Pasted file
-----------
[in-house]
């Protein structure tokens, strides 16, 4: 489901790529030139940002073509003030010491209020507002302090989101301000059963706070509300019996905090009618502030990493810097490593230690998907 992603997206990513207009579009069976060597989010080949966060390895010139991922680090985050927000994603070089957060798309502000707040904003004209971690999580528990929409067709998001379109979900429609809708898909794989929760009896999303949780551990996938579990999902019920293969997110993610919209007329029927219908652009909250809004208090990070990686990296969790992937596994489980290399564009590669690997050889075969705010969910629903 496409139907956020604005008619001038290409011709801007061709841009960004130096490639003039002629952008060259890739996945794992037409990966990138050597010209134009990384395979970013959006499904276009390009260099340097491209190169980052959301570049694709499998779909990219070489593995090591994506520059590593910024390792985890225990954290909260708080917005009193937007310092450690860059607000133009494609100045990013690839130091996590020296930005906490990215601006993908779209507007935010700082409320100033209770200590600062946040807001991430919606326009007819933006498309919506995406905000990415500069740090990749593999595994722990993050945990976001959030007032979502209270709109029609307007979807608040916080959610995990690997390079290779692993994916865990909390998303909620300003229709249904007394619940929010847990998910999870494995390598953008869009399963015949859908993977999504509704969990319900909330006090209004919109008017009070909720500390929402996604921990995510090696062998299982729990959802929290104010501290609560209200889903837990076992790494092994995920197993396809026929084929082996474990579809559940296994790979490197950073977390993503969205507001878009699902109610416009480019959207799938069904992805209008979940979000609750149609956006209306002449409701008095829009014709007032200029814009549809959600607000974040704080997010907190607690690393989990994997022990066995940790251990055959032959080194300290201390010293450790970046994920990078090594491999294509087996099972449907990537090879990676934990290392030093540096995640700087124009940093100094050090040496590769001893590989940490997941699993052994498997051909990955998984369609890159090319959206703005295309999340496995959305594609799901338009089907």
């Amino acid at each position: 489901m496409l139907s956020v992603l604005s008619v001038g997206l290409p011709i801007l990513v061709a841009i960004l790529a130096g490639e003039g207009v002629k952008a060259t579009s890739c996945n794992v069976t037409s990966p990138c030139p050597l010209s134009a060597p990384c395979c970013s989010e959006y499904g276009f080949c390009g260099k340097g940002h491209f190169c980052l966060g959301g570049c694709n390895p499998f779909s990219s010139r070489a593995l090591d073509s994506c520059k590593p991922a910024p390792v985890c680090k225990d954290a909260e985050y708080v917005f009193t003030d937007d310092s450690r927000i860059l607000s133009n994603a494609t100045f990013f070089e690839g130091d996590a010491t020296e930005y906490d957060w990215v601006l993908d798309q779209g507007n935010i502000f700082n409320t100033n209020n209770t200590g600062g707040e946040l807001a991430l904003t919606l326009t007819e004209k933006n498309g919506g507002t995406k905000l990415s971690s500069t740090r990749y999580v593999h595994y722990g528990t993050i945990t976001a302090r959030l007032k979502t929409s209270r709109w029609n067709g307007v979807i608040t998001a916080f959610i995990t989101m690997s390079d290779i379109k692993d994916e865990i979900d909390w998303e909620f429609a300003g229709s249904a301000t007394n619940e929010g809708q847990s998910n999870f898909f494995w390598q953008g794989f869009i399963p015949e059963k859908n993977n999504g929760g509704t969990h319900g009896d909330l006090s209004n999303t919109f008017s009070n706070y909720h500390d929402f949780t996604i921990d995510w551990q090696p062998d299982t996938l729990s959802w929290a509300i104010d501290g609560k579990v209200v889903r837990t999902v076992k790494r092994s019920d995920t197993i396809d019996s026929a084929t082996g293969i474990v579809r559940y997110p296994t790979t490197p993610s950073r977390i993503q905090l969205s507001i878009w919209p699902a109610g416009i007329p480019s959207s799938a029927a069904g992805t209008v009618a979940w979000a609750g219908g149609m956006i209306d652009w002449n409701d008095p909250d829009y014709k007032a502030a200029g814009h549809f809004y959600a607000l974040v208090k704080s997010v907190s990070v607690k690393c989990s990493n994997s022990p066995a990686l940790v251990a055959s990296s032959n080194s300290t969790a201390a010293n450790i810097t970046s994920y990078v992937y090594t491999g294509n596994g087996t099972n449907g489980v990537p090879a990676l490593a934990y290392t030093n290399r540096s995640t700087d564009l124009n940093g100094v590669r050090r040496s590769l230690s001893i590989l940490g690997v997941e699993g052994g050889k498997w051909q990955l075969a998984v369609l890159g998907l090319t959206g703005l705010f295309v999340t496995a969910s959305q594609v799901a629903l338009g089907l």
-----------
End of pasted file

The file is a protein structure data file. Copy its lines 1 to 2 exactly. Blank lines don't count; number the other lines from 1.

[in-house]
């Protein structure tokens, strides 16, 4: 489901790529030139940002073509003030010491209020507002302090989101301000059963706070509300019996905090009618502030990493810097490593230690998907 992603997206990513207009579009069976060597989010080949966060390895010139991922680090985050927000994603070089957060798309502000707040904003004209971690999580528990929409067709998001379109979900429609809708898909794989929760009896999303949780551990996938579990999902019920293969997110993610919209007329029927219908652009909250809004208090990070990686990296969790992937596994489980290399564009590669690997050889075969705010969910629903 496409139907956020604005008619001038290409011709801007061709841009960004130096490639003039002629952008060259890739996945794992037409990966990138050597010209134009990384395979970013959006499904276009390009260099340097491209190169980052959301570049694709499998779909990219070489593995090591994506520059590593910024390792985890225990954290909260708080917005009193937007310092450690860059607000133009494609100045990013690839130091996590020296930005906490990215601006993908779209507007935010700082409320100033209770200590600062946040807001991430919606326009007819933006498309919506995406905000990415500069740090990749593999595994722990993050945990976001959030007032979502209270709109029609307007979807608040916080959610995990690997390079290779692993994916865990909390998303909620300003229709249904007394619940929010847990998910999870494995390598953008869009399963015949859908993977999504509704969990319900909330006090209004919109008017009070909720500390929402996604921990995510090696062998299982729990959802929290104010501290609560209200889903837990076992790494092994995920197993396809026929084929082996474990579809559940296994790979490197950073977390993503969205507001878009699902109610416009480019959207799938069904992805209008979940979000609750149609956006209306002449409701008095829009014709007032200029814009549809959600607000974040704080997010907190607690690393989990994997022990066995940790251990055959032959080194300290201390010293450790970046994920990078090594491999294509087996099972449907990537090879990676934990290392030093540096995640700087124009940093100094050090040496590769001893590989940490997941699993052994498997051909990955998984369609890159090319959206703005295309999340496995959305594609799901338009089907």